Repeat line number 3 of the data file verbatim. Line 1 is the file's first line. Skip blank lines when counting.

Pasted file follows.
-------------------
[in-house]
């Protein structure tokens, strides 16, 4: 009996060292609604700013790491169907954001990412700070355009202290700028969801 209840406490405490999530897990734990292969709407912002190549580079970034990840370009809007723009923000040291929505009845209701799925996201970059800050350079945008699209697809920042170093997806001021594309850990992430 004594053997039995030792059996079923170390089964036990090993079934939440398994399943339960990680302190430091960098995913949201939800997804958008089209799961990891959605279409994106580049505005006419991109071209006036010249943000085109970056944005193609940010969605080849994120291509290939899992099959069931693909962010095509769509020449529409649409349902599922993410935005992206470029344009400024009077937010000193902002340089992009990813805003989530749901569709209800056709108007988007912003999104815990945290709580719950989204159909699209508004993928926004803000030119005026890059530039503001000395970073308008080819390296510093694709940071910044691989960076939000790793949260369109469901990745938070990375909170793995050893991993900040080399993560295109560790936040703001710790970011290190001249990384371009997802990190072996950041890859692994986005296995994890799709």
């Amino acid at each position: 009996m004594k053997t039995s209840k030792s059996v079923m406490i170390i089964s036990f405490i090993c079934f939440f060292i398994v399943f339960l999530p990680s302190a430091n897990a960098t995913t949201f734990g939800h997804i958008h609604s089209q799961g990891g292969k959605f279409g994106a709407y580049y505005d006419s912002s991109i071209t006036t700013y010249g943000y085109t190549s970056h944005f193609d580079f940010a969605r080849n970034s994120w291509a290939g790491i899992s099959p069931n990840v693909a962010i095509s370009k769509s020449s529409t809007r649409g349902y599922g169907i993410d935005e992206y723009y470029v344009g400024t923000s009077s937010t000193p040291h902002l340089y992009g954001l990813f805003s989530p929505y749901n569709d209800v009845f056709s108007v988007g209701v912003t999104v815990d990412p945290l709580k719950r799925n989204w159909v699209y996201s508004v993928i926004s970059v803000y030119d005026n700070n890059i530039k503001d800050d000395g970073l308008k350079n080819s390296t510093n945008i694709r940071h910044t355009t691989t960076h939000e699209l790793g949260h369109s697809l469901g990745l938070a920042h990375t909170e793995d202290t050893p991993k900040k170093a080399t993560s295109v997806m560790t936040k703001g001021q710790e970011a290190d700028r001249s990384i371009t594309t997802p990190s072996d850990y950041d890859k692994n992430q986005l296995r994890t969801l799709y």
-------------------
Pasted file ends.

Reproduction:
């Amino acid at each position: 009996m004594k053997t039995s209840k030792s059996v079923m406490i170390i089964s036990f405490i090993c079934f939440f060292i398994v399943f339960l999530p990680s302190a430091n897990a960098t995913t949201f734990g939800h997804i958008h609604s089209q799961g990891g292969k959605f279409g994106a709407y580049y505005d006419s912002s991109i071209t006036t700013y010249g943000y085109t190549s970056h944005f193609d580079f940010a969605r080849n970034s994120w291509a290939g790491i899992s099959p069931n990840v693909a962010i095509s370009k769509s020449s529409t809007r649409g349902y599922g169907i993410d935005e992206y723009y470029v344009g400024t923000s009077s937010t000193p040291h902002l340089y992009g954001l990813f805003s989530p929505y749901n569709d209800v009845f056709s108007v988007g209701v912003t999104v815990d990412p945290l709580k719950r799925n989204w159909v699209y996201s508004v993928i926004s970059v803000y030119d005026n700070n890059i530039k503001d800050d000395g970073l308008k350079n080819s390296t510093n945008i694709r940071h910044t355009t691989t960076h939000e699209l790793g949260h369109s697809l469901g990745l938070a920042h990375t909170e793995d202290t050893p991993k900040k170093a080399t993560s295109v997806m560790t936040k703001g001021q710790e970011a290190d700028r001249s990384i371009t594309t997802p990190s072996d850990y950041d890859k692994n992430q986005l296995r994890t969801l799709y």